TD Bank looking for cost savings amid continued low interest rates

TORONTO – TD Bank Group (TSX:TD) is looking to cut costs as low interest rates appear likely to put pressure on profit margins for at least another year.

“Finding current-year cost savings is not enough,” president and chief executive Ed Clark said during a conference call Thursday.

“We continue to focus on more permanent cost reductions. We are carefully reviewing all opportunities on this front.”

The bank said it is heartened by improving economic conditions in the United States and expects that the economy south of the border to outperform Canada’s over the next few years.

But Clark noted that the environment in the U.S. remains challenging.

“The good news is that our strong volume growth has been able to offset most of this compression, leaving us in a very strong position should rates rise,” he said.

Ian Nakamoto, director of research at MacDougall, MacDougall & MacTier, said recovery south of the border means U.S. banks are also on the mend and looking to regain some of their lost market share.

That means TD Bank is facing more competition from large U.S. banks.

“Remember, when TD got in there it was during the financial crisis, so they were able to buy things relatively inexpensively,” said Nakamoto.

“I think now the U.S. banks are much stronger, and they’re probably looking at some of the competitors out there to see if they can take away some of their market share.”

TD reported a second-quarter profit of more than $1.7 billion and growth in most of its major sectors, including its main Canadian and U.S. banking operations.

The bank’s overall net income was up two per cent from a year ago at $1.723 billion or $1.78 per share while its adjusted earnings were $1.8 billion, or $1.90 per diluted common share.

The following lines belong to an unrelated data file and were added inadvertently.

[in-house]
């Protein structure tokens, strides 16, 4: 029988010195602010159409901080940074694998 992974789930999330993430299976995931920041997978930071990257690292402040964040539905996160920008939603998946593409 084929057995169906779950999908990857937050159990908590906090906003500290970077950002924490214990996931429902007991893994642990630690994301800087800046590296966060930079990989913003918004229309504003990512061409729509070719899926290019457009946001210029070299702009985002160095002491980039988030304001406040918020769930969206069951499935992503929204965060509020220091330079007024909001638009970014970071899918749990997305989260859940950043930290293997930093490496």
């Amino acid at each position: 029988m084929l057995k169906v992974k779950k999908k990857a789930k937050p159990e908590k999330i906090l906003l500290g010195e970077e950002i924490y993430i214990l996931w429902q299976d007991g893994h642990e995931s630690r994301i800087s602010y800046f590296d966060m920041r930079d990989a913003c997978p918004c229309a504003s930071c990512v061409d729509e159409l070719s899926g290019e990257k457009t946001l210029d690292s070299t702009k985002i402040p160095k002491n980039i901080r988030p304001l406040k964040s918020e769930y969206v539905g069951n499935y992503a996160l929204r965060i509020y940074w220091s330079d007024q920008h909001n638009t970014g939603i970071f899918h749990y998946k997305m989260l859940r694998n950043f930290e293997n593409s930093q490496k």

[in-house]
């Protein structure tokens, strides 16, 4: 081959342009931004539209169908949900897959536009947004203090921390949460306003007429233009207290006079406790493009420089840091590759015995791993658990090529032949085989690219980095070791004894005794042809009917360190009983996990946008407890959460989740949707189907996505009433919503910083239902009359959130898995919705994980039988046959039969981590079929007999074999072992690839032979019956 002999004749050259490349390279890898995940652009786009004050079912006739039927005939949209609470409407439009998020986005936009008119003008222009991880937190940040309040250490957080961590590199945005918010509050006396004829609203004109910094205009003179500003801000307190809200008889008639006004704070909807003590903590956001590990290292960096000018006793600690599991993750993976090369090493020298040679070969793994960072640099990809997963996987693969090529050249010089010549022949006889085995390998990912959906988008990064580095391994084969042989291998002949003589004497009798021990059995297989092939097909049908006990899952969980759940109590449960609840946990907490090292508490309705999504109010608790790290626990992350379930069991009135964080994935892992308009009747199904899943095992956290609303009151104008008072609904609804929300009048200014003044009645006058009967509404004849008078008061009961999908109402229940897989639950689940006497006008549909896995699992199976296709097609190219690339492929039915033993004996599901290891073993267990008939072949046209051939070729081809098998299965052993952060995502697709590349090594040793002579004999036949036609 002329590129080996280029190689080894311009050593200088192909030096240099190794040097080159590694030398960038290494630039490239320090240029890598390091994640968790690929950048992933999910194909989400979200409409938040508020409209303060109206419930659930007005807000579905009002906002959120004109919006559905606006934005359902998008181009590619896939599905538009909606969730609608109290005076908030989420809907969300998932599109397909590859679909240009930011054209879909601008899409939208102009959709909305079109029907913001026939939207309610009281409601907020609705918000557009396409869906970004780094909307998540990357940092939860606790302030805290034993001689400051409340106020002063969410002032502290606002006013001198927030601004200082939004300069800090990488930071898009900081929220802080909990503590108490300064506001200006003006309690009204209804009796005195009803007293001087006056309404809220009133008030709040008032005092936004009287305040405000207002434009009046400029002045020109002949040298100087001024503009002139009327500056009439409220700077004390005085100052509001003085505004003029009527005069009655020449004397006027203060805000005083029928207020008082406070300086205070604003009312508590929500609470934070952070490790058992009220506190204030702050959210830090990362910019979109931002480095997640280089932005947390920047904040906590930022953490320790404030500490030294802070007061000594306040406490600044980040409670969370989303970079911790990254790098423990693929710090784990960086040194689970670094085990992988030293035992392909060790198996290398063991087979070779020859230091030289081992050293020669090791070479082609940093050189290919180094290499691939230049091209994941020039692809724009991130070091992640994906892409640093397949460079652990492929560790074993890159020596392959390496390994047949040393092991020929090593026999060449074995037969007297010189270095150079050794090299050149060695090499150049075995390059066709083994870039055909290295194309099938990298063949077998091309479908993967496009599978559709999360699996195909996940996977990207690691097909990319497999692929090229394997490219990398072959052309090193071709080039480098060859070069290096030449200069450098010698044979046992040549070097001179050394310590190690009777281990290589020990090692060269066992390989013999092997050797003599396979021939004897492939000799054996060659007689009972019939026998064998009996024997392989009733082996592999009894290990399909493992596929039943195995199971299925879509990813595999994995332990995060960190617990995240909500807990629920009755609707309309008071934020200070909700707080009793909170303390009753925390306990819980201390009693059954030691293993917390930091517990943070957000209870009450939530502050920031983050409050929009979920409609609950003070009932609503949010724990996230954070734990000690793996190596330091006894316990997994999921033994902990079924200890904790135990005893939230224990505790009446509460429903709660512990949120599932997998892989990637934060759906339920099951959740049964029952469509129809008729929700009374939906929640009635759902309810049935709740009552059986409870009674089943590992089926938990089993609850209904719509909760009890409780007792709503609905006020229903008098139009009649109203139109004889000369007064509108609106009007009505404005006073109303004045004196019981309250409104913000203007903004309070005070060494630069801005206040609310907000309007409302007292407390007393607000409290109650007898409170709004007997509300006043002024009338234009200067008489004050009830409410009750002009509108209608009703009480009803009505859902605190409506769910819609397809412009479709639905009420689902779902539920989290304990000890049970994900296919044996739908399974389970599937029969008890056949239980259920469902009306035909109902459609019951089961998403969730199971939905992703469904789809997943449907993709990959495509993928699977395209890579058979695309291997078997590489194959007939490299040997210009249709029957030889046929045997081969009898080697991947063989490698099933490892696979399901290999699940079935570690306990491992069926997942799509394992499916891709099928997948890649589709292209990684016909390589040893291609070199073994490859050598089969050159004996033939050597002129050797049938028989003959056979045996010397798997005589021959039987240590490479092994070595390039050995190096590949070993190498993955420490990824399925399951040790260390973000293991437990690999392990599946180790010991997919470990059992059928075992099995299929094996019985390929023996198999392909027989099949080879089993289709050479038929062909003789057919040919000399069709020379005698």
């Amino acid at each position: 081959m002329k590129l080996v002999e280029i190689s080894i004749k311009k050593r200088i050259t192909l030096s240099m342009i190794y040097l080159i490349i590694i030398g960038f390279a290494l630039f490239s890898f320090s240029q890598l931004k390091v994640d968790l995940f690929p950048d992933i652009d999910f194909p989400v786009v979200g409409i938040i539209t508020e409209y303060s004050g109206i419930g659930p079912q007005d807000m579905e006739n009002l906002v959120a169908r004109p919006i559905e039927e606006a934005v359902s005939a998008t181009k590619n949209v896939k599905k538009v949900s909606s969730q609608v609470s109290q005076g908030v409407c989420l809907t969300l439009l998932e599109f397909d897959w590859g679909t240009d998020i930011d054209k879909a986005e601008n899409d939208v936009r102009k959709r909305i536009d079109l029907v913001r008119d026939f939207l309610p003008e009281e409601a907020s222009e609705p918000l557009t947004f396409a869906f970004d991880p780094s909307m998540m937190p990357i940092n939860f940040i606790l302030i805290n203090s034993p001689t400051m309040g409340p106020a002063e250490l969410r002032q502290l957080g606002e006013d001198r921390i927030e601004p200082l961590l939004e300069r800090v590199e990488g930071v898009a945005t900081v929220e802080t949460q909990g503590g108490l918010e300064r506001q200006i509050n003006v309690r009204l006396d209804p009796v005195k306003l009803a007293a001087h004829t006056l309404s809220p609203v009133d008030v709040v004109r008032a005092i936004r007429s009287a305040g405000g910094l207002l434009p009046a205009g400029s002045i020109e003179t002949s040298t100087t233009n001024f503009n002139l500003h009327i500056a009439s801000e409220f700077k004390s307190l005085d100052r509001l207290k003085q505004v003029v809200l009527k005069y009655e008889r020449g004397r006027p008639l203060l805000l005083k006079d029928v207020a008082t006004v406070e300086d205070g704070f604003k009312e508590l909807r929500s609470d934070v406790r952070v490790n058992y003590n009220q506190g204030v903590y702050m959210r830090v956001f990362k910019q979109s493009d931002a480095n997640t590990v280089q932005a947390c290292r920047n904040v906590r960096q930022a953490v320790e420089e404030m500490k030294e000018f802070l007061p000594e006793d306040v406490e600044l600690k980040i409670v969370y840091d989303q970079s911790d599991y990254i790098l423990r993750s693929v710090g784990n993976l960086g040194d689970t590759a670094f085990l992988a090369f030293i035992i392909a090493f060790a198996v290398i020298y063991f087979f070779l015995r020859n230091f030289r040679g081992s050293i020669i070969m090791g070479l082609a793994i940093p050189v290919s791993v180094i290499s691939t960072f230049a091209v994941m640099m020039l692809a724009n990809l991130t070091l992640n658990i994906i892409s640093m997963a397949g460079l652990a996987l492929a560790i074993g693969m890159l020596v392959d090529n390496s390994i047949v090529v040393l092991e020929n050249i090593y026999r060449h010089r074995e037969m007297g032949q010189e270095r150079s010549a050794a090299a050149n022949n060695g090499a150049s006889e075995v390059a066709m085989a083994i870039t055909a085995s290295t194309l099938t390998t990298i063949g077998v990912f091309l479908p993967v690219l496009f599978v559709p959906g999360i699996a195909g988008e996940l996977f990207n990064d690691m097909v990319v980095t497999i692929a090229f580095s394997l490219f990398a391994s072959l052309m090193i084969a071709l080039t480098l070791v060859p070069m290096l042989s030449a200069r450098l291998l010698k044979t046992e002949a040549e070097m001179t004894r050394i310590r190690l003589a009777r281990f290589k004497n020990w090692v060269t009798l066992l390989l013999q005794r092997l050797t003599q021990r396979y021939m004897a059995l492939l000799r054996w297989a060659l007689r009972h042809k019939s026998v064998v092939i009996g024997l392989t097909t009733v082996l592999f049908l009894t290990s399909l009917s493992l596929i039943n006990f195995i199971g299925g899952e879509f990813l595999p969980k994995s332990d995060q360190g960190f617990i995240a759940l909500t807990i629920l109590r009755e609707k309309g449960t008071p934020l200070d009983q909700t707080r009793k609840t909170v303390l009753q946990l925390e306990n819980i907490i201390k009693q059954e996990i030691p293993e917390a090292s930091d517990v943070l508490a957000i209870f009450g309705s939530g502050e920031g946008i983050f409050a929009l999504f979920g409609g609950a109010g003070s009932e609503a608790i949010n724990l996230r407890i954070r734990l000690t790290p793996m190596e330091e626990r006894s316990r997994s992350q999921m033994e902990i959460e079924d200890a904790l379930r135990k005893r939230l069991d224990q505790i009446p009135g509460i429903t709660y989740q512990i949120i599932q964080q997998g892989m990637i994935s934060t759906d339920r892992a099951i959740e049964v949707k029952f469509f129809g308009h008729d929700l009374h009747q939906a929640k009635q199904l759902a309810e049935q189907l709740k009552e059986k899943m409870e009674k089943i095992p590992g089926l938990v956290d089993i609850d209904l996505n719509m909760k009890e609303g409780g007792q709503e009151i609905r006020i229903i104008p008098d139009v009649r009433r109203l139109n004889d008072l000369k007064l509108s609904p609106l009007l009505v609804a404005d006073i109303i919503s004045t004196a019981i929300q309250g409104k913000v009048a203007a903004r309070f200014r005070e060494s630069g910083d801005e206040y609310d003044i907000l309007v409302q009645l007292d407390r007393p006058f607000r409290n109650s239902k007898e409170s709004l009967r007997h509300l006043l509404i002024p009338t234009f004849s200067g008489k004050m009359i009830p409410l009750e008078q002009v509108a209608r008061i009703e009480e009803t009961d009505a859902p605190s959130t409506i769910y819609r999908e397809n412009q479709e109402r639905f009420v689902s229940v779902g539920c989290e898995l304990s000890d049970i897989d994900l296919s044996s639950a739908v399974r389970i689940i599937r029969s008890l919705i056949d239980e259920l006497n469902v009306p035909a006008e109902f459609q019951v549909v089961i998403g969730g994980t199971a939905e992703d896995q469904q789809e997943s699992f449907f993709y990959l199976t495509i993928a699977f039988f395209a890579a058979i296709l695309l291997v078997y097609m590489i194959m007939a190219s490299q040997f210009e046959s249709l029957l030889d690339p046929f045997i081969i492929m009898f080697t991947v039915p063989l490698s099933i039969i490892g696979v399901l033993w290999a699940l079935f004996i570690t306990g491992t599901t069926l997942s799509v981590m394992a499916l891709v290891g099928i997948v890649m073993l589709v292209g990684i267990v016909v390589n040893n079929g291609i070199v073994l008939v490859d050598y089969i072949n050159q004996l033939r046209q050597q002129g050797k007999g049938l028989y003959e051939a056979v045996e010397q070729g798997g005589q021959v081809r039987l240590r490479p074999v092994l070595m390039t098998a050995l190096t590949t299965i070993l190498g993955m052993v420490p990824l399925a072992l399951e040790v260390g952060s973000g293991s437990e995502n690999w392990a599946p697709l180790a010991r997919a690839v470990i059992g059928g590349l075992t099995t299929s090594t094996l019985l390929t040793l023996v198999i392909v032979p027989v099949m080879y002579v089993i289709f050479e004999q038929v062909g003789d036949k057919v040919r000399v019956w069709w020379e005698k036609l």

A year ago, TD earned a profit of $1.69 billion or $1.78 per diluted share and an adjusted profit of $1.74 billion or $1.82 per share.

Total revenue was $6 billion, up from $5.75 billion a year ago.

While the overall adjusted earnings were up from a year ago, they were just short of a consensus estimate of $1.91 per share compiled by Thomson Reuters.

However, Desjardins Securities analyst Michael Goldberg wrote that some of the details in the report will probably be good for investors in the longer term, pointing to the U.S. banking division’s acquisition of Target’s credit card assets.

“While TD’s results appear neutral to negative at first glance, upon closer examination, the acquisition of the Target credit card portfolio had an immediate positive reaction and should have a favourable continuing impact on results,” Goldberg wrote.

TD shares were down slightly Thursday. They traded as low as $82.83 but recovered some lost ground to close at $83.65, off 39 cents or 0.46 per cent from the previous close.

Clark had told shareholders at their annual meeting last month that it would be tougher for TD to meet its growth targets due to the slow economy.

Among other things, the Canadian banking sector faces a slowing housing market and stricter lending rules that could affect their mortgage businesses.

In addition, the uncertain economic conditions in Canada and the United States could affect lending and other services to the business sector.

The bank increased its provision for credit losses to $417 million, up from $388 million a year earlier and up from $385 million in the first quarter of fiscal 2013.

But Nakamoto noted it was not a large increase.

“When they start doubling and tripling their loan losses, then you start to get worried,” he said.

TD continued to show flat or higher profits in its major operations.

In the three months ended April 30, TD’s Canadian personal and commercial banking sector reported $847 million of net income, or $877 million of adjusted earnings — up five per cent from the second quarter of 2012.

Its wealth management and insurance operations delivered $364 million of net income, which was about the same as last year.

TD’s American personal and commercial banking operations, mostly located in the eastern states, generated US$392 million of net income — up nine per cent, year-over-year.

Wholesale banking — the bank’s capital markets operations — had $220 million of net income, up 12 per cent from the second quarter of 2012.

TD bank also announced Thursday that it plans to buy back up to 12 million of its common shares over the coming year, or about 1.3 per cent of the total.